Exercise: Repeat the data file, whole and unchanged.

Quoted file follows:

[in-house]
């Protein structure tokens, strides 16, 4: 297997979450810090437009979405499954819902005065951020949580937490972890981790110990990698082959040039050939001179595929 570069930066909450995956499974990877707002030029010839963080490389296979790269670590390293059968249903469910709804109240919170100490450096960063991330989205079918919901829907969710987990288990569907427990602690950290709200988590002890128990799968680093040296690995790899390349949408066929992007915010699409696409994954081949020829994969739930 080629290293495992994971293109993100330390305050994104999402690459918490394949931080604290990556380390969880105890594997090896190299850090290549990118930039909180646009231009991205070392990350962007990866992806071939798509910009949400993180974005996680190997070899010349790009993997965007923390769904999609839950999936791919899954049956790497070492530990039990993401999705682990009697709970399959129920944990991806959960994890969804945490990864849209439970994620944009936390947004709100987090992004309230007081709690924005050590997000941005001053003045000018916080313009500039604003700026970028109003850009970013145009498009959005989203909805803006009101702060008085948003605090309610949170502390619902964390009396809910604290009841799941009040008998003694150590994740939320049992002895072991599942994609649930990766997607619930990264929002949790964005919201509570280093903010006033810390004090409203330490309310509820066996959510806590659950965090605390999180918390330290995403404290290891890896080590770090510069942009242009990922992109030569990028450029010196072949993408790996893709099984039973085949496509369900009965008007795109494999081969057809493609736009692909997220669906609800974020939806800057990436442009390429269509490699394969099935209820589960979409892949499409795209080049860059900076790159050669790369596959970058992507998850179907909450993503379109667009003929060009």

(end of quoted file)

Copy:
[in-house]
């Protein structure tokens, strides 16, 4: 297997979450810090437009979405499954819902005065951020949580937490972890981790110990990698082959040039050939001179595929 570069930066909450995956499974990877707002030029010839963080490389296979790269670590390293059968249903469910709804109240919170100490450096960063991330989205079918919901829907969710987990288990569907427990602690950290709200988590002890128990799968680093040296690995790899390349949408066929992007915010699409696409994954081949020829994969739930 080629290293495992994971293109993100330390305050994104999402690459918490394949931080604290990556380390969880105890594997090896190299850090290549990118930039909180646009231009991205070392990350962007990866992806071939798509910009949400993180974005996680190997070899010349790009993997965007923390769904999609839950999936791919899954049956790497070492530990039990993401999705682990009697709970399959129920944990991806959960994890969804945490990864849209439970994620944009936390947004709100987090992004309230007081709690924005050590997000941005001053003045000018916080313009500039604003700026970028109003850009970013145009498009959005989203909805803006009101702060008085948003605090309610949170502390619902964390009396809910604290009841799941009040008998003694150590994740939320049992002895072991599942994609649930990766997607619930990264929002949790964005919201509570280093903010006033810390004090409203330490309310509820066996959510806590659950965090605390999180918390330290995403404290290891890896080590770090510069942009242009990922992109030569990028450029010196072949993408790996893709099984039973085949496509369900009965008007795109494999081969057809493609736009692909997220669906609800974020939806800057990436442009390429269509490699394969099935209820589960979409892949499409795209080049860059900076790159050669790369596959970058992507998850179907909450993503379109667009003929060009």